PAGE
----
Sep 242014
Reference ID Created Released Classification Origin
2009-03-13 09:46
2011-08-30 01:44
Embassy Manila

DE RUEHML #0563/01 0720946
O 130946Z MAR 09
C O N F I D E N T I A L SECTION 01 OF 02 MANILA 000563


E.O. 12958: DECL: 03/12/2019

Classified By: Ambassador Kristie A. Kenney, Reasons 1.4 (b) and (d).

¶1. (C) SUMMARY: The brutal murder of a young school teacher
has spurred the Philippine government and human rights groups
to investigate whether military or law enforcement members
were involved in the crime. Rebelyn Pitao, the 20-year-old
daughter of New People’s Army (NPA) insurgent leader Leoncio
Pitao (a.k.a. “Commander Parago”) was found murdered March 5
in Mindanao’s Davao del Norte province after she was
reportedly abducted and tortured by armed men. Her father
has blamed the Philippine military and the Arroyo
administration for the murder, and named 11 soldiers he
alleges were involved in his daughter’s murder. In a private
meeting with the Ambassador, Secretary of National Defense
Gilberto Teodoro and Philippine Armed Forces (AFP) Chief of
Staff General Alexander Yano expressed revulsion at the
murder, and underscored their resolve to assist law
enforcement authorities in conducting a thorough
investigation of the crime and bringing the perpetrators to
justice. President Arroyo instructed all relevant government
agencies to immediately undertake a full investigation of the
murder. END SUMMARY.

¶2. (SBU) Twenty-year-old Rebelyn Pitao was reportedly
traveling to her home in the outskirts of Davao City in
eastern Mindanao the evening of March 4, when she was
abducted by unidentified assailants in a van. According to
witnesses, the van pulled in front of the motorcycle-sidecar
taxi in which she was riding, blocking its path, and two to
four armed men forced her into the van. The motorcycle-taxi
driver told police that Pitao called for help, but one of the
kidnappers pointed a gun at him and told him not to move.
Pitao’s body was discovered the next day in an irrigation
canal in the town of Carmen, approximately thirty kilometers
north of Davao City; the corpse showed signs that she had
been stabbed, tortured, and possibly sexually assaulted.


¶3. (SBU) Pitao’s father, a high-ranking insurgent leader of
the New People’s Army (NPA), claimed in a public statement
that that an investigation conducted by the New People’s Army
(the military wing of the Communist Party of the Philippines)
identified 11 soldiers who were involved in his daughter’s
murder. He claims that the 11 are widely known to have been
involved in the killing of militant leaders in the past, and
that the van used in his daughter’s abduction was seen parked
at a military safe house in Carmen, Davao del Norte. He
provided no evidence specifically linking any of the 11 to
the murder, but vowed to avenge his daughter’s death.
Leoncio joined the NPA in 1978, and has been accused by the
military of committing various attacks, including the 1999
kidnapping of two Philippine armed forces (AFP) officers and
a 2007 assault on the Davao Penal Colony armory in which he
allegedly led 30 fighters in a raid that captured over 100
firearms and thousands of rounds of ammunition. He is also
suspected of leading attacks on several police stations in
Davao del Norte. Leoncio blames the AFP for the 2008
kidnapping and murder of his brother, Danilo, and claims that
his son, Ryan, joined him in the NPA and went into hiding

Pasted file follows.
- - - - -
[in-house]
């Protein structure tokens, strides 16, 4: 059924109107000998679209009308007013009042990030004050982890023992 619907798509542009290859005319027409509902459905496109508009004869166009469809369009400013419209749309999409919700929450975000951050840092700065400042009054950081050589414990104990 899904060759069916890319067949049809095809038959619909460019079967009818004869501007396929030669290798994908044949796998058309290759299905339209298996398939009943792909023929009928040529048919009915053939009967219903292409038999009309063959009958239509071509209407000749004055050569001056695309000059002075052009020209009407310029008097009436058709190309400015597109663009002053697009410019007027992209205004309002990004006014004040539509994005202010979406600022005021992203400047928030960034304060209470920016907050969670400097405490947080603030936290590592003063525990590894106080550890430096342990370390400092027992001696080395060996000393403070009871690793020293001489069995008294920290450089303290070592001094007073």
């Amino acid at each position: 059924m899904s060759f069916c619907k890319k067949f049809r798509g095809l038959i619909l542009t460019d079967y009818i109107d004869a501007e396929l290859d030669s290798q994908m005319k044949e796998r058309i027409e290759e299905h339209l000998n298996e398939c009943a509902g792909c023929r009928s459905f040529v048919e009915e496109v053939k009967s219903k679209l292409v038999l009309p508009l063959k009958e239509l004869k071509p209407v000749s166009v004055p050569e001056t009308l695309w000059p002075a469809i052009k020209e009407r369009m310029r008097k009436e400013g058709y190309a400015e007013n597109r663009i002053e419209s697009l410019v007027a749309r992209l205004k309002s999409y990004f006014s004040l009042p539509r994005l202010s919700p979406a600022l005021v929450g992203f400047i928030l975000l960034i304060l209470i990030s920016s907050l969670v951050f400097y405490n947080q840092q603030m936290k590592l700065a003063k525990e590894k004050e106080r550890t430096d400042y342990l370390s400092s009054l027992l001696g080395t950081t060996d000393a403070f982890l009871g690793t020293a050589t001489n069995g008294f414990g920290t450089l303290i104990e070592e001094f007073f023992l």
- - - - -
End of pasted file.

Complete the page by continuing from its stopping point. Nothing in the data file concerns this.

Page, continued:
after being allegedly hounded and nearly stabbed by military
agents in 2005.

¶4. (SBU) The Philippine government denies any involvement in
the killing, and President Arroyo has ordered all relevant
government agencies to immediately undertake a full
investigation of the murder. General Ferrer, Chief of the
AFP’s Eastern Mindanao Command, said that he will cooperate
fully with the investigation, and asked that the media and
public not rush to judgment against the military. The
commander of the AFP’s 10th Infantry Division, Major General
Reynaldo Mapagu, said in a press conference that while his
command may be suspected because it has been searching for
Leoncio for years, the army would not resort to such a
personal, familial level of reprisal. However, General
Mapagu nonetheless ordered two of the soldiers accused by
Leoncio to be restricted to their barracks, and said he would
make them available to the Philippine National Police and
other investigative bodies as required. It remained unclear
on what basis Mapagu had chosen these two soldiers, rather
than the others, to be confined to barracks.


¶5. (C) In a March 12 meeting, AFP Chief of Staff General
Alexander Yano and Secretary of National Defense Gilberto
Teodoro told the Ambassador that they were horrified by the
murder and were eager to find out whether any elements of the
AFP were involved. The Secretary promised that the military
would cooperate fully in the investigation and that he wants

MANILA 00000563 002 OF 002

to see it move forward with due process and within the proper
legal framework. The senior leadership of the AFP are
clearly troubled by Pitao’s murder and the allegations of AFP
involvement. While it is possible that rogue AFP elements in
Mindanao may have played a role as the family and various
leftist organizations claim, other perpetrators cannot be
ruled out. Clan feuds, personal disputes, intra-NPA
rivalries, and criminal elements are often responsible for
such gruesome crimes in the Philippines. As AFP Civil
Relations Service chief Brigadier General Pangilinan pointed
out at a press conference, “There are a thousand-and-one
groups that are angry at (Commander) Parago.” Post will
continue to monitor developments in the case closely, and
report as appropriate.



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